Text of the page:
IF VEDGE, the "vegetable restaurant," wasn't Philadelphia's most highly anticipated unveiling when announced, it surely is by now. Despite early promises of a "late summer" debut, it will still be a week and a half (or so) before Philadelphians can try this next step from the people behind Horizons.

So what took so long?

"It's excruciating," chef/co-owner Rich Landau admitted last week. "We wanted to be open a month ago, and I can only send out my apology to anyone who's missed a special date or an experience at Horizons or Vedge. We really want to be open for you."

When they started this project, said Kate Jacoby, Landau's partner and wife, "I wish we had asked more questions." There were many logistical and legal issues with the historic building at 1221 Locust (formerly Deux Cheminees), sticking the couple with a major roll of red tape and pushing the projected opening to Nov. 1.

What makes this more than a simple delay is the affection and loyalty many area diners felt toward Horizons, which closed at the beginning of July.

When it opened off 7th and South in early 2006 (after a decade as Horizons Cafe in Willow Grove), Landau promised "a serious dining adventure" and hoped to establish "Philadelphia's signature vegetarian restaurant." By the time he and Jacoby announced the move to Vedge, Horizons was all that and more.

Sure, vegans celebrated - VegNews named Horizons "Restaurant of the Year" soon after its Philly debut - but the appeal was wider and deeper: Philadelphia magazine routinely listed Horizons among its "Top 50 Restaurants," and the New York Times called it "one of Philadelphia's best new restaurants." Landau and Jacoby served the first - and second - all-vegan special-event meals at the world-renowned James Beard House in New York City.

So why tinker with perfection?

"Listen, Horizons worked for us," Landau admitted. "People said, 'Oh, you had all these great reviews' [Inquirer restaurant critic Craig LaBan, no vegetarian, awarded three bells], and all that . . . but we're not messing with this too much. In fact, people who come here, once they sit down and taste our food, they'll say, 'Well, nothing's really changed.' "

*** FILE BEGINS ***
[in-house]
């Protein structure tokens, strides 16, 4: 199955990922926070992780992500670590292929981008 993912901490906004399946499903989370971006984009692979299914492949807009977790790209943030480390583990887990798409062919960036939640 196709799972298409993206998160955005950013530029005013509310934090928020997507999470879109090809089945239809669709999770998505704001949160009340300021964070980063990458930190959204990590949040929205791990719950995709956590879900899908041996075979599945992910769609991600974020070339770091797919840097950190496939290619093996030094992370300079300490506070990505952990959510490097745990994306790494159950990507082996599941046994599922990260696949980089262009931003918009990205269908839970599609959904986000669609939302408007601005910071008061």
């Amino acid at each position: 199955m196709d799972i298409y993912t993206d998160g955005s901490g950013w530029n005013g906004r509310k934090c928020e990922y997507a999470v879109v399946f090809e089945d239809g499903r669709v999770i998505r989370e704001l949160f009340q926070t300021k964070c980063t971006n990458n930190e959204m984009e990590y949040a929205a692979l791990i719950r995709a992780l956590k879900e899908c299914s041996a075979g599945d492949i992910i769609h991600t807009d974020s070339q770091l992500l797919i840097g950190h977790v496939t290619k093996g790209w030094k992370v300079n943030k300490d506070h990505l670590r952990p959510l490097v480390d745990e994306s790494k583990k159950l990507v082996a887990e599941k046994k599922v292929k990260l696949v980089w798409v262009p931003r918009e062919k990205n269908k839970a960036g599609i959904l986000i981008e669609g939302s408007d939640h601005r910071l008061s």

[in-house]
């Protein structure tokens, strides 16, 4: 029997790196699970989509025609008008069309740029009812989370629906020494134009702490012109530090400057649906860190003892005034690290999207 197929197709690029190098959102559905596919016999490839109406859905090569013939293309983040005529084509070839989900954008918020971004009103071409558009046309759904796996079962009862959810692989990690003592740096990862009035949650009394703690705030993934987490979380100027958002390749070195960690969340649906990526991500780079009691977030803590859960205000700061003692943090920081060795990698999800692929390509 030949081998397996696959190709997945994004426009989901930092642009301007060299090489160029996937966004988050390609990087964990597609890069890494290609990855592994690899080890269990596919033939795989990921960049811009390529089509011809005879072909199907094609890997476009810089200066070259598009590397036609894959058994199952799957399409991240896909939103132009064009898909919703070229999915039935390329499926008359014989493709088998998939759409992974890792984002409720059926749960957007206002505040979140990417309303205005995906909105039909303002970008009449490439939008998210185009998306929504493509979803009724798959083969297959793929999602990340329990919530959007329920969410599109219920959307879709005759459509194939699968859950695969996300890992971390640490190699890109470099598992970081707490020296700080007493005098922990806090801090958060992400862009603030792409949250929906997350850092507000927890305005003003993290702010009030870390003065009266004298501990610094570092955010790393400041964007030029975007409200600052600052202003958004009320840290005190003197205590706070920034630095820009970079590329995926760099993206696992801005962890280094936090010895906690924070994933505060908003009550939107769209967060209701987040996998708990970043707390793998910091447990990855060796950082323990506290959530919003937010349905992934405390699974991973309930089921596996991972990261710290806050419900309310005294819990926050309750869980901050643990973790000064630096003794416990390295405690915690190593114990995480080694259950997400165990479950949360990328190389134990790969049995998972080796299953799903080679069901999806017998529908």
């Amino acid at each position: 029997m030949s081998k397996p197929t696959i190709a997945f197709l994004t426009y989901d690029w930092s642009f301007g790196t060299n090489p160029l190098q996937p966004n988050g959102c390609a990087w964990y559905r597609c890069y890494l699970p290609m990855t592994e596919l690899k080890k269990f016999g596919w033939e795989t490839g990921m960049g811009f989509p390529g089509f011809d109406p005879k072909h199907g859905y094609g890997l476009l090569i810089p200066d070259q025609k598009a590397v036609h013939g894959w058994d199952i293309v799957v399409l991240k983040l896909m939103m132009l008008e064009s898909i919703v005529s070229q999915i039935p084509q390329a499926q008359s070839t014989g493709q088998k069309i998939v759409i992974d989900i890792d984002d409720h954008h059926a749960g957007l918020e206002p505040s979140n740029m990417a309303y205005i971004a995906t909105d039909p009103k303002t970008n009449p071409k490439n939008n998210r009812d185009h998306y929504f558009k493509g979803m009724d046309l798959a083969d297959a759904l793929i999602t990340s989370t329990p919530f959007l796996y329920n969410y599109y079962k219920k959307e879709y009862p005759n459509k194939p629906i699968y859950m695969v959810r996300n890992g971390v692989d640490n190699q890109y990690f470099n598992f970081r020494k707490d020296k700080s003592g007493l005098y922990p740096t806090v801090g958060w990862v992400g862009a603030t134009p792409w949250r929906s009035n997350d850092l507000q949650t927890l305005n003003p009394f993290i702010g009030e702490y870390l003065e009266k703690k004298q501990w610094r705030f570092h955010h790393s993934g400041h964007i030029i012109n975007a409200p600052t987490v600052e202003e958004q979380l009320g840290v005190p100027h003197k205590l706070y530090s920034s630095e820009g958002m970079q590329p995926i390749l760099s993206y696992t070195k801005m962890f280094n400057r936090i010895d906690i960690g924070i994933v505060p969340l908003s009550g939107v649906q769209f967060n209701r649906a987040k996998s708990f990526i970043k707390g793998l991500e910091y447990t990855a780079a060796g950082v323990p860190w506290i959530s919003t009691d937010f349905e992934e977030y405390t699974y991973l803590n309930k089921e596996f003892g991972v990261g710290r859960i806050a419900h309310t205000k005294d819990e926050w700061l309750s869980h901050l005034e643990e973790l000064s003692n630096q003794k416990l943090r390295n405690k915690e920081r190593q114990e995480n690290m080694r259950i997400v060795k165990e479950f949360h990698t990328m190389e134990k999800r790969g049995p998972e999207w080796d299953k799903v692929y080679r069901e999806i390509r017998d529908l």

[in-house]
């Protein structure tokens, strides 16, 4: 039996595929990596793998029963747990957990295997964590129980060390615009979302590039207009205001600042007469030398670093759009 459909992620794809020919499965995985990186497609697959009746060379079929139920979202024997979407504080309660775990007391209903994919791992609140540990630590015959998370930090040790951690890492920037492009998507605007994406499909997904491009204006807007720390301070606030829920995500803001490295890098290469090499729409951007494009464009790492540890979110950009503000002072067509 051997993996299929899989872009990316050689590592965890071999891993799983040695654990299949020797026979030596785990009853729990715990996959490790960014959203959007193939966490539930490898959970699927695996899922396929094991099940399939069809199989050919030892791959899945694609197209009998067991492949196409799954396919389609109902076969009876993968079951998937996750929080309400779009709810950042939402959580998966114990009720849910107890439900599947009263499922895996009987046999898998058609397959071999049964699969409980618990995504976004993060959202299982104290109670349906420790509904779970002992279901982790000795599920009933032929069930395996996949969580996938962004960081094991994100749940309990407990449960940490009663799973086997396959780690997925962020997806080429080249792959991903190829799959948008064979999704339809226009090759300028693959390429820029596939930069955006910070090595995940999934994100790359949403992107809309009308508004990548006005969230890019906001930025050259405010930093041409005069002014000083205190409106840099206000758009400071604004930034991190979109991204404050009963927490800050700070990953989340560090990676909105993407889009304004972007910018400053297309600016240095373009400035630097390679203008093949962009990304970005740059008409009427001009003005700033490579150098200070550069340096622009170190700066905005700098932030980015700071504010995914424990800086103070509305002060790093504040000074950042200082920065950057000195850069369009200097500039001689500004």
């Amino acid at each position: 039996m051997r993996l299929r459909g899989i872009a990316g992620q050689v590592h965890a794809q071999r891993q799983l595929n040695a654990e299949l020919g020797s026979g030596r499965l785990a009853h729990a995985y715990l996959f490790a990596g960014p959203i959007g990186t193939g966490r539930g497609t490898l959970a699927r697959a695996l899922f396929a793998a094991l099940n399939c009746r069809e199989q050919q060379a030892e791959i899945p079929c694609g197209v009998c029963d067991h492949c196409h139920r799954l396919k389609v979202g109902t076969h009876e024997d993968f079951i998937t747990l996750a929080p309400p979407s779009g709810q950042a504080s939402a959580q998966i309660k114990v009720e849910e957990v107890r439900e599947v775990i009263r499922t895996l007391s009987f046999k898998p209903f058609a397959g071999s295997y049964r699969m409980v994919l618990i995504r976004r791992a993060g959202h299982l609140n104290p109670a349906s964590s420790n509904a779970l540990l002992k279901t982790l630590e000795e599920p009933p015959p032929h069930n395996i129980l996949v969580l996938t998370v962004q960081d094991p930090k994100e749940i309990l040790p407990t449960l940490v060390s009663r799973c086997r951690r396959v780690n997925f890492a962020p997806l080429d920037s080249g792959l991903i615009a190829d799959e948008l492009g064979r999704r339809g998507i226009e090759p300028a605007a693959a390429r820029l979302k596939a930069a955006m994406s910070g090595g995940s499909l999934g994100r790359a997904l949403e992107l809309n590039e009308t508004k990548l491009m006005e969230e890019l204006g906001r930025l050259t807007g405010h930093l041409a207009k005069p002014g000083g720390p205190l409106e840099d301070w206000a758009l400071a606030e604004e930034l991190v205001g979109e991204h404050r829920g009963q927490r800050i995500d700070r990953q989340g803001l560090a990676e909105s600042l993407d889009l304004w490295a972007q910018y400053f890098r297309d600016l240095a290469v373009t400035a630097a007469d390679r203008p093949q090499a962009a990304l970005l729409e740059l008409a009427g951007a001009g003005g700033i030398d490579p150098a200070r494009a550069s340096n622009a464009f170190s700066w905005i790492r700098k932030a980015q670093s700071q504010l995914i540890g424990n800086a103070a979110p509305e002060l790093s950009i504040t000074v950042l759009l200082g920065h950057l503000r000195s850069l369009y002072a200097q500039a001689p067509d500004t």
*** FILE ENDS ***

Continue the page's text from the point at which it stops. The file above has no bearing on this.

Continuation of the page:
And yet there are changes.

Tofu takes a back seat

From the two-floor, two-room eatery back at South Street, ground-floor Vedge has evolved into five distinct rooms with different functions (see box, next page). And then there are the plates of food.

Although some early press implied that Vedge would be all greens, leaves and sprouts, that's far from the case. The difference isn't so much in the ingredients as the proportions - and the portions.

Moving away from the "big hunk of protein"-centered entrée, Vedge will feature a greater variety of smaller (and cheaper) dishes that can be combined in twos or threes, tapas-style, for a meal. Although tofu and seitan will not, as some expected, be thrown under the bus, they will "take a back seat," as Landau put it.

"As much as we felt that our big plates really were unique and stood up," he said, "we wanted to make everything more approachable. At Horizons, some people never tried our braciole or our hearts of palm cake because they would always order the grilled seitan or the Pacific Rim tofu." (Guilty as charged!)

"I think a lot of people never wanted to make the commitment to try new things because it was an entrée size - like the last mushroom dish we had: It was a whole roasted maitake mushroom over a stew of fingerling potatoes and leek ash. It was one of my favorite entrées we've ever done, yet a lot of people didn't order it because it is a commitment on a plate.

"Now as a smaller portion, they're going to be able to mix and match and get a lot of different tastes of Vedge." (See sidebar.)